I think that question can be answered by a song called “Cuss Words.” In that song, there’s a line that says, “Nancy Reagan sucked my dick like it was corn on the cob.” When I said that, she was the first lady and I was only doing it for shock value, to make you laugh. There’s a way I could have written that where the humor would be completely lost and it could have been really mean. But everybody laughed at it; it’s my favorite line to this day. I never got any flack from the government. I think it’s just how I delivered the music [as] shit-talking comedy. I didn’t have to edit myself or be careful.

The way I write is not intended to offend the masses. If you listen to the music, it’s like I’m just spitting game to you. I don’t know how, when the Supreme Court was mentioning rappers with Tipper Gore, it never went my way. They never protested me. My name was never in the conversation when they were steamrolling CDs. I would talk to Luke [of 2 Live Crew] and Geto Boys and they would say, “We don’t know how they didn’t say your name, Short, but they didn’t.”

This year is also the 20th anniversary of your album Gettin’ It. At that time many of your contemporaries were facing resistance from the labels as the next generation of rap was arriving. Did you experience any pressure to change your sound at this point in your career?
No. I never had any issues about anybody trying to alter the music I was making then or the album right after that. Two albums after that I made an album called You Nasty, where it was suggested by Jive to make a really dirty album. They had a lot of logic behind it, with what Death Row was doing and how rap got really explicit and really hard. I did what Jive wanted me to do, it went gold, but when I look back it was not the right thing to do because a lot of my fans were like, “I really like when you speak on social issues and have radio-friendly stuff,” and I abandoned what worked to have one trick. When I doubled back with Jive about making positive music, I came into resistance where they didn’t want positive songs where I’d had one [on each album] in the past and they’d be radio-friendly, expletive-free songs. Jive shut me all the way down as far as that.

Too $hort contemplating tales, presumably the freaky ones; Credit: Photo by Maxwell Benson

Too $hort contemplating tales, presumably the freaky ones; Credit: Photo by Maxwell Benson

You had a hand in the early stages of Kid Rock’s career with songs like “Wax the Booty.” I believe you also brought him out on his first national tour.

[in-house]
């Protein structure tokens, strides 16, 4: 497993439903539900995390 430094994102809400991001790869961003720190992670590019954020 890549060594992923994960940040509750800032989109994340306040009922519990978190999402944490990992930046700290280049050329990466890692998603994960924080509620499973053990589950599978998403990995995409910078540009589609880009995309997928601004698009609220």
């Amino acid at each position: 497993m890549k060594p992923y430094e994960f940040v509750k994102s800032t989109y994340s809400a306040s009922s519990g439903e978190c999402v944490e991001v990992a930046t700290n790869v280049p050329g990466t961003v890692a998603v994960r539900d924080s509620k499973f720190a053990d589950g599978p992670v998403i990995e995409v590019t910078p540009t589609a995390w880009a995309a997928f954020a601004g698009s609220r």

I did take him out on his first big tour. Jive Records put us together. I always believed in him, I didn’t really care about the “white guy” part of it. When I first met him, he knew how to do all the elements of hip-hop. He had the whole culture, and I come to later learn it’s like that in Detroit. A lot of racial barriers didn’t exist there with white folks growing up on Motown and hip-hop. It was a no-brainer for me, this little white kid in front of a black crowd who would do the damn thing.

Along with your recent albums, you’ve been creating a lot of music for television, including rapping on comedian Nick Swardson’s Comedy Central show as well as doing the theme for Kendra. Is it a different writing process for you when you’re making music specifically for a visual component?
I have a thing called “a Too $hort song,” which is very specific, and if I’m working on anything else, it can’t be a Too $hort song. A lot of times I would hear people say, “Too $hort’s not a very good rapper.” When I would write songs, I would downplay that super-supreme-rapper technique on purpose. I didn’t want to be a wordsmith; I wanted to say punchlines that made you say, “That shit is dope.” I didn’t want to be in a rap battle. I’m talking shit, bottom line, that’s what it is.

I like getting in where I fit in. My job is to get money, and if I’m writing Kendra’s opening theme, it’s according to what it’s about. I’ve had people write for me and I’ve written for other people. Back when I was on Jive, I’d have people write for me. I’d say, “Write me a song, my album’s going to go platinum, and you'll get $10,000 out the gate.” I didn’t need them to write me a song; I wanted to spread the love.

Too $hort will perform at Power 106's Powerhouse festival at the Honda Center on Friday, June 3. Tickets and more info at